Great discussion going in yesterday’s post on the philosophy of profit. Let’s look a little deeper at this…
Remember the big scandal in the States when the details of Jack Welch’s retirement package from GE leaked out. The media was all over it, like ants at a picnic.
Now think about the publicity you saw regarding the WorldCom, Enron and Global Crossings scandals.
Then reflect on the way the Wall Street meltdown was portrayed. All of the “Wall Street versus Main Street” clichés. Now let’s put them together…
What do a very successful CEO, dishonest accounting and poor financial management have to do with each other?
In each case, the end result was a lot of money being made. And then crucifixion by the media. So a guy like Welch gets lumped with criminal actions and unmitigated greed.
But what was Jack’s crime? He was too rich.
Here is a guy that by all accounts, made lots of money from GE. Tens of millions of dollars, if I remember correctly. And then of course the corporate apartment and the retirement package.
Which a big part of, he ended up giving back. And that is a shame. For him, and for everyone.
Because he deserved every penny and every perk he received from GE. Because he made the company BILLIONS. You could argue that the shareholders got the perfect person to run the company. And you could even argue that he might have been a little underpaid.
From my viewpoint, he gave money back, because he didn’t know how to philosophically defend himself against the media attacks. (Or maybe just didn’t want to bother.) I wish he would have stood up for the moral virtue of profit making.
A company must make money. It should make as much money as it can ethically make. And if a company doesn’t maximize its profits, it is short changing its investors and threatening the livelihoods of its employees.
But don’t expect the average employee to understand that. Nor expect the media to be sympathetic to your cause. They are so infected with mind viruses of lack, they can no longer think rationally.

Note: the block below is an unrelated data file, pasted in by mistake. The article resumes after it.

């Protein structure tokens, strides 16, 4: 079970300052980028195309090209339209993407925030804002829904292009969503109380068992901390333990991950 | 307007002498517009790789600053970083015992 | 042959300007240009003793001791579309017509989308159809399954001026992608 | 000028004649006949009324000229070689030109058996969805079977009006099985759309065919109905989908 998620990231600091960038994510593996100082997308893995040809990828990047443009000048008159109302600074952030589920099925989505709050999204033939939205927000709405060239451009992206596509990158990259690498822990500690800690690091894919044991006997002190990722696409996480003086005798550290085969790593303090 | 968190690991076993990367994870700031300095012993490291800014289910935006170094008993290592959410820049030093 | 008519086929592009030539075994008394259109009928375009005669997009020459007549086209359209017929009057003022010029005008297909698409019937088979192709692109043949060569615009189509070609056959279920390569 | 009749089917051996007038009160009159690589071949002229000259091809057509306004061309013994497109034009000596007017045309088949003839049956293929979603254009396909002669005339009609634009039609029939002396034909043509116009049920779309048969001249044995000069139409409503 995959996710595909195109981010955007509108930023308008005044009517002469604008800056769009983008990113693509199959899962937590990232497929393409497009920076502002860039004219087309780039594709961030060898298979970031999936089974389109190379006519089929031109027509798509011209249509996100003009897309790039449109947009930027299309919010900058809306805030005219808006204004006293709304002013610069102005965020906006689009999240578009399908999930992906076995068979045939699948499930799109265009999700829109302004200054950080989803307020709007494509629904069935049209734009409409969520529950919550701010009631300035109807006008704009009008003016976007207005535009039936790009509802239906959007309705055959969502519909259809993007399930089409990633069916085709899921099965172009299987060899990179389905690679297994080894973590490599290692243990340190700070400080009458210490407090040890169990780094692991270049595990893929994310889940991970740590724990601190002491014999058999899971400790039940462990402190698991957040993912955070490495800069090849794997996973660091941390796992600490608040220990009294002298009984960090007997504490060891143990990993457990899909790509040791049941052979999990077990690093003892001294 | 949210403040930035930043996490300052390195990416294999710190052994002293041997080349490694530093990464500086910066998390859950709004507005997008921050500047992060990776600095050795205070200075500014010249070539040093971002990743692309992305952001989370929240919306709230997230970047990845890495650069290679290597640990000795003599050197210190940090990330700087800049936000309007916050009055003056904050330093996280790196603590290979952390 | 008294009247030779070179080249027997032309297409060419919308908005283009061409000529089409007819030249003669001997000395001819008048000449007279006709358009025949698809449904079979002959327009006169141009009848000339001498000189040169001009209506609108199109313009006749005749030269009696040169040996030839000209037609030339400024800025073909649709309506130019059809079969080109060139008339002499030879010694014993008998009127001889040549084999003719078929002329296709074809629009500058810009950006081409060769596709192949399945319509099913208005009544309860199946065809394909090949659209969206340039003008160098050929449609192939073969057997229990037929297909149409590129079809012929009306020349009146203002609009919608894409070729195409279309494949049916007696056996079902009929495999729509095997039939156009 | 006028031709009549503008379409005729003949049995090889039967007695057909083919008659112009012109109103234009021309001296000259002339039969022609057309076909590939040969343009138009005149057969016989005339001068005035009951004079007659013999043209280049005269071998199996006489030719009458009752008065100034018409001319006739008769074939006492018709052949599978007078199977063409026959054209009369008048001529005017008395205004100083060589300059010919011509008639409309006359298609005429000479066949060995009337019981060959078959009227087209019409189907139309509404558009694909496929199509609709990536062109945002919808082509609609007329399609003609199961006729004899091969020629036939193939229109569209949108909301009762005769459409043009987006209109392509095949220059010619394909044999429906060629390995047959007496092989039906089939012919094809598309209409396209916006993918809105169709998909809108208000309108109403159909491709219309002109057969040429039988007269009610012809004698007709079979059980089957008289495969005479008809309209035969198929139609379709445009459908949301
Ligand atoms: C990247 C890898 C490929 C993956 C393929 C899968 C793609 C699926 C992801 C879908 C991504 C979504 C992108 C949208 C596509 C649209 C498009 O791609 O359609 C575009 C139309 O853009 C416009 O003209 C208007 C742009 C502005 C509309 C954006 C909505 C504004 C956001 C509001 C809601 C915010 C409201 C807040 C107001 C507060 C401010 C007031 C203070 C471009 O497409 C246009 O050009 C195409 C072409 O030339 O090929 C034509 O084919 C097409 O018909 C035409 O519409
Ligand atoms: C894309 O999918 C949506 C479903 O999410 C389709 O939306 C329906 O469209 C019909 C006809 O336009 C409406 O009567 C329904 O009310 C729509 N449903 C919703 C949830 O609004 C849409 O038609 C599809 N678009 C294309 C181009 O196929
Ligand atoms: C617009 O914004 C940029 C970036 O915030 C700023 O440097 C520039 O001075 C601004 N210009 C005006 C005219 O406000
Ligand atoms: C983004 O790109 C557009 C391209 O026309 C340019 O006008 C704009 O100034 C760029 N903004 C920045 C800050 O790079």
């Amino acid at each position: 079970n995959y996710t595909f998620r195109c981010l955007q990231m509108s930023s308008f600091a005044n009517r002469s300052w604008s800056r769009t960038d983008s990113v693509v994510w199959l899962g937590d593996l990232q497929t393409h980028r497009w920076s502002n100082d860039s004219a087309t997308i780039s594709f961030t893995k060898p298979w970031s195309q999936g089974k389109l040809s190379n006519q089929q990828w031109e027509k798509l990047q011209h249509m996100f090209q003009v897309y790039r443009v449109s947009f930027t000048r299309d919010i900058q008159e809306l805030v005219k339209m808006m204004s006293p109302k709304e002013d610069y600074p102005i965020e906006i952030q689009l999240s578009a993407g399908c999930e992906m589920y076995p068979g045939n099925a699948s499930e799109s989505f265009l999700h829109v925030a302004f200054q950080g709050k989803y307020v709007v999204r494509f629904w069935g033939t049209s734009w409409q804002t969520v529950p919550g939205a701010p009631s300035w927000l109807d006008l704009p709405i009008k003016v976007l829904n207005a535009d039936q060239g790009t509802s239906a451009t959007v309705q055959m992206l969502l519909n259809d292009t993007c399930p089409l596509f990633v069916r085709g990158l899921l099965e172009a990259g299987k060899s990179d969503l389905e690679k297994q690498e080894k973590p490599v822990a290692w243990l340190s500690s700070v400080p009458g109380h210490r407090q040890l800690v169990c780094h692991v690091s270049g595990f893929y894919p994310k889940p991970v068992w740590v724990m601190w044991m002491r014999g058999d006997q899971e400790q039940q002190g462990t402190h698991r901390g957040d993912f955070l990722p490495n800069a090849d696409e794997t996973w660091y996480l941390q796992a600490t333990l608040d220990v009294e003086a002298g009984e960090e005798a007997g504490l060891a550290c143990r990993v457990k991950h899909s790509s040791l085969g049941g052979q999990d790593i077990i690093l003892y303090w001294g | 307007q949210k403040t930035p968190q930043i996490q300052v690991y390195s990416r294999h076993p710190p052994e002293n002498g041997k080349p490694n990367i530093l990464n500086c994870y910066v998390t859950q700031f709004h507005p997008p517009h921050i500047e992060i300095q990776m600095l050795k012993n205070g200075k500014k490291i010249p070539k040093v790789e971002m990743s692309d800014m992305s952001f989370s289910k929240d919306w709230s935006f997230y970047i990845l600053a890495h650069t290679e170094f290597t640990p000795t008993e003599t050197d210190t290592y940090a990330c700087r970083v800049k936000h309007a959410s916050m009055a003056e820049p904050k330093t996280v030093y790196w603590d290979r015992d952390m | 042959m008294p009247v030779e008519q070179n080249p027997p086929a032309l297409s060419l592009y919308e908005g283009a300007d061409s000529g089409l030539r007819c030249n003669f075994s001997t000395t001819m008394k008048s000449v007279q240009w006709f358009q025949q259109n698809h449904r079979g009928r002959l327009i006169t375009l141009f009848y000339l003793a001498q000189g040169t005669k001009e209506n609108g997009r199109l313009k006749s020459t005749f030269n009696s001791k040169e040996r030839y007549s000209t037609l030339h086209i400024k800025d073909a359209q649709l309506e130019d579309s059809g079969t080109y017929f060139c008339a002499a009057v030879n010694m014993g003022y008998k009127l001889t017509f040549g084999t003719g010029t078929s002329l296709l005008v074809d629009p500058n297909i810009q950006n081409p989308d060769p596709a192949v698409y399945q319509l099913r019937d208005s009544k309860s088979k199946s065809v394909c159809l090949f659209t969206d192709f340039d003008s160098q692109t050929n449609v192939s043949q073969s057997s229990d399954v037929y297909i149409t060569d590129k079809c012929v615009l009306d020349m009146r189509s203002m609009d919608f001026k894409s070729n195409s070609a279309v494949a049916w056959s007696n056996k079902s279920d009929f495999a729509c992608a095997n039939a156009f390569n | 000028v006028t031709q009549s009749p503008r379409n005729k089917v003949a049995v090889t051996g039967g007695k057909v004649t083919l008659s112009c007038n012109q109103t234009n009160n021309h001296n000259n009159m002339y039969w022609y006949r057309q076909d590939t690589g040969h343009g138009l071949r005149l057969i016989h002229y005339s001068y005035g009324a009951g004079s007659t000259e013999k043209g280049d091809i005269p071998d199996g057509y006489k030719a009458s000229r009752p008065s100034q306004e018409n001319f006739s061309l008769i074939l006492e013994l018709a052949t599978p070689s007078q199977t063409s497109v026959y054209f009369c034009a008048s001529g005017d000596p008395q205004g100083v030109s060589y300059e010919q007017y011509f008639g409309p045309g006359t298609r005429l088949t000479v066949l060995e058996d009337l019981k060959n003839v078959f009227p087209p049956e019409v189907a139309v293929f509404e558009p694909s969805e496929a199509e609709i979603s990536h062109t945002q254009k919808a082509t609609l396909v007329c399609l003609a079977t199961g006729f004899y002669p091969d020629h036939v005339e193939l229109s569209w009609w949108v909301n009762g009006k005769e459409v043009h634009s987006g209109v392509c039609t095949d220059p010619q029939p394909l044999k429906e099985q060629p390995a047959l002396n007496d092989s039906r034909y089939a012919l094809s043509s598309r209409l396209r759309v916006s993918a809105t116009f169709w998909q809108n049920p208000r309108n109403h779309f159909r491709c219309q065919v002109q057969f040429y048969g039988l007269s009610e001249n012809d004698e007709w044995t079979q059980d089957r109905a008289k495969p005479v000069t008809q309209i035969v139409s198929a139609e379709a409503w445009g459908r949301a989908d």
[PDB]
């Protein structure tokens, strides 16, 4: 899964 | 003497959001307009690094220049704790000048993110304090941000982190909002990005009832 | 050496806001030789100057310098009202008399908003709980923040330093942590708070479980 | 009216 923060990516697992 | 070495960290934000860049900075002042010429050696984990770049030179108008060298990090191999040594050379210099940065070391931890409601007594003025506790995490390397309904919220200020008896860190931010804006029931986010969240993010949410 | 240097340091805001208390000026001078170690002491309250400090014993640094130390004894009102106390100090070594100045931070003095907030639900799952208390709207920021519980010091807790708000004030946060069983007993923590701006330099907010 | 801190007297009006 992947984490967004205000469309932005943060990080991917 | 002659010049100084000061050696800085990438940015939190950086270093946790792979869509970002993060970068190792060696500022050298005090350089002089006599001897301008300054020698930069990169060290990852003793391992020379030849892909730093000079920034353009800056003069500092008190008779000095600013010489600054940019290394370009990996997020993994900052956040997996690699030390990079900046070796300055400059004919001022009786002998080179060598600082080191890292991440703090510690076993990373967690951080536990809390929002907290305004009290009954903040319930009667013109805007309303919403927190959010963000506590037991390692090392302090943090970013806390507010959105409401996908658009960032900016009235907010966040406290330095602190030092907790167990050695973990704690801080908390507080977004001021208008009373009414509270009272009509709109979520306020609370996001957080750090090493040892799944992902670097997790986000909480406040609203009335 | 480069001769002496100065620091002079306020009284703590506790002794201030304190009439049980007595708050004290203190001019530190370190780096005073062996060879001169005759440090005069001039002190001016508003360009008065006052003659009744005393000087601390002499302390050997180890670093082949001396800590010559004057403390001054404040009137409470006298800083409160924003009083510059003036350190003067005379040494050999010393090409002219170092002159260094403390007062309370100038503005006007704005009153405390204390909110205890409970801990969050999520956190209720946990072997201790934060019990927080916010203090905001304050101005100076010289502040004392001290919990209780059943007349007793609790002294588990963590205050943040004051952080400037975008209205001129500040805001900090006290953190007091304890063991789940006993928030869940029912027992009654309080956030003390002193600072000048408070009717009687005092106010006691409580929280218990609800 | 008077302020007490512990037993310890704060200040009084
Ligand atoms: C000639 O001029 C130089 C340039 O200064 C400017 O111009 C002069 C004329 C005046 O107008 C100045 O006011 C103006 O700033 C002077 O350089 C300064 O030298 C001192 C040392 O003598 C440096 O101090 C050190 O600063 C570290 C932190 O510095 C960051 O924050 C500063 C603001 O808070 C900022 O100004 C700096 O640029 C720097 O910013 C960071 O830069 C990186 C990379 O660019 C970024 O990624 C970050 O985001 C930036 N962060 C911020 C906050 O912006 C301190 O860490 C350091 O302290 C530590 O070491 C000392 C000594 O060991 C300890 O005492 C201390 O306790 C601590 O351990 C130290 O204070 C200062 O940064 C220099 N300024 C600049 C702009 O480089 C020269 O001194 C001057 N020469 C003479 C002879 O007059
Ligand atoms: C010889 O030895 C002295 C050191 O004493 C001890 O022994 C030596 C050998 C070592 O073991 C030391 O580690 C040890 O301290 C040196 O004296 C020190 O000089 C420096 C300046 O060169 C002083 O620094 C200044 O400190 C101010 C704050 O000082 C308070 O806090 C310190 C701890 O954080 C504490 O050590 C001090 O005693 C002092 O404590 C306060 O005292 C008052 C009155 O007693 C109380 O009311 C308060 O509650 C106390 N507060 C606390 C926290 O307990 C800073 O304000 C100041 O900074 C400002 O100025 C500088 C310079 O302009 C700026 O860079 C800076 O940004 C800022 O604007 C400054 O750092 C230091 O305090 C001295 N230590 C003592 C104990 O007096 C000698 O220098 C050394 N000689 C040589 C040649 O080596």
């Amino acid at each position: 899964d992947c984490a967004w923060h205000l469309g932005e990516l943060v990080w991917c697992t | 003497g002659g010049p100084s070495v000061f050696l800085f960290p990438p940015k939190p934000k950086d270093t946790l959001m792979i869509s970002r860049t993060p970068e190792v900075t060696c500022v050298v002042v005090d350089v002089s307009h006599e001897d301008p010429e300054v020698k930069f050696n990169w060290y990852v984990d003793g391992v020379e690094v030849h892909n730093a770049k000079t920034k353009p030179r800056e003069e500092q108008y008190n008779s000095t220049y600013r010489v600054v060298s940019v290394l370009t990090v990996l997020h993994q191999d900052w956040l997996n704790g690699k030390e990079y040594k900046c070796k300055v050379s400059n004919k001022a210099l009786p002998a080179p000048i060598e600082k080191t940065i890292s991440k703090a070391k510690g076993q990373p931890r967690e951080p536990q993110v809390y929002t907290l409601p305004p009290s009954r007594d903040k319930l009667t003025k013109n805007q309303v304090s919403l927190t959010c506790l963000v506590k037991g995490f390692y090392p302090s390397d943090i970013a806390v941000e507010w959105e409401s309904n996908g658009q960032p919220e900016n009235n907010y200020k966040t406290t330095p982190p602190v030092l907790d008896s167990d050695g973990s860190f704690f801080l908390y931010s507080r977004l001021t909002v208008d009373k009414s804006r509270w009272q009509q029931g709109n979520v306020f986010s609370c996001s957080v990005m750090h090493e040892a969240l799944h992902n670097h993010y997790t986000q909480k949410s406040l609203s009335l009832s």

They look at very successful companies and think they are greedy. They see someone like Jack Welch and think he is overpaid. They think life is “unfair” and that rich people have too much. And that is why they will remain broke.
Unfortunately, the average businessperson doesn’t live by a congruent philosophy, so like Welch, they have a hard time defending themselves from attack. They are ashamed to admit they are successful, afraid they will be portrayed as greedy and uncaring, and are intellectually unable to defend the moral virtue of making money in the free enterprise system.
You must be different. You must have a philosophy and be able to articulate it. You must be comfortable defending it, and ok with knowing that the most of the masses aren’t at the consciousness yet to understand this.
Now bring it down to your level. You probably haven’t made millions of dollars like Jack Welch did. But remember when you finally got that dream job, bought that exotic car, or finally broke through with some level of success in something?
Did you feel a little guilty? Did you lose any friends? Hear some disparaging remarks from your family? There are some very important lessons there if you’re open to them…